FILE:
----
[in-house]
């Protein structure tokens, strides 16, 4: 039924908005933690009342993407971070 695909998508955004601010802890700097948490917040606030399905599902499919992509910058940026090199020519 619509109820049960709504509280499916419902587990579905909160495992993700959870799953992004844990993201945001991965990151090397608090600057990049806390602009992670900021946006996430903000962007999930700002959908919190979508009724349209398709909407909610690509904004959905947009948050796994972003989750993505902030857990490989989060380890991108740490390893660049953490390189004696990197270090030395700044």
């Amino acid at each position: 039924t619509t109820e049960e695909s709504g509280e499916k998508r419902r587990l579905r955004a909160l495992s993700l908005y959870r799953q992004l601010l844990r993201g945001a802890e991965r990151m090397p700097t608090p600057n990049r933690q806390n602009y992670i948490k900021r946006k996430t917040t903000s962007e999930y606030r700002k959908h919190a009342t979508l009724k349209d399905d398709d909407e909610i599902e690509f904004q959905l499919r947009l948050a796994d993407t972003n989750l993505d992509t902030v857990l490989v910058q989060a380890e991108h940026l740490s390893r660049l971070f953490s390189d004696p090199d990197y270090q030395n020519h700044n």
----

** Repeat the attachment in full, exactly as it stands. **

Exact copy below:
[in-house]
């Protein structure tokens, strides 16, 4: 039924908005933690009342993407971070 695909998508955004601010802890700097948490917040606030399905599902499919992509910058940026090199020519 619509109820049960709504509280499916419902587990579905909160495992993700959870799953992004844990993201945001991965990151090397608090600057990049806390602009992670900021946006996430903000962007999930700002959908919190979508009724349209398709909407909610690509904004959905947009948050796994972003989750993505902030857990490989989060380890991108740490390893660049953490390189004696990197270090030395700044």
């Amino acid at each position: 039924t619509t109820e049960e695909s709504g509280e499916k998508r419902r587990l579905r955004a909160l495992s993700l908005y959870r799953q992004l601010l844990r993201g945001a802890e991965r990151m090397p700097t608090p600057n990049r933690q806390n602009y992670i948490k900021r946006k996430t917040t903000s962007e999930y606030r700002k959908h919190a009342t979508l009724k349209d399905d398709d909407e909610i599902e690509f904004q959905l499919r947009l948050a796994d993407t972003n989750l993505d992509t902030v857990l490989v910058q989060a380890e991108h940026l740490s390893r660049l971070f953490s390189d004696p090199d990197y270090q030395n020519h700044n």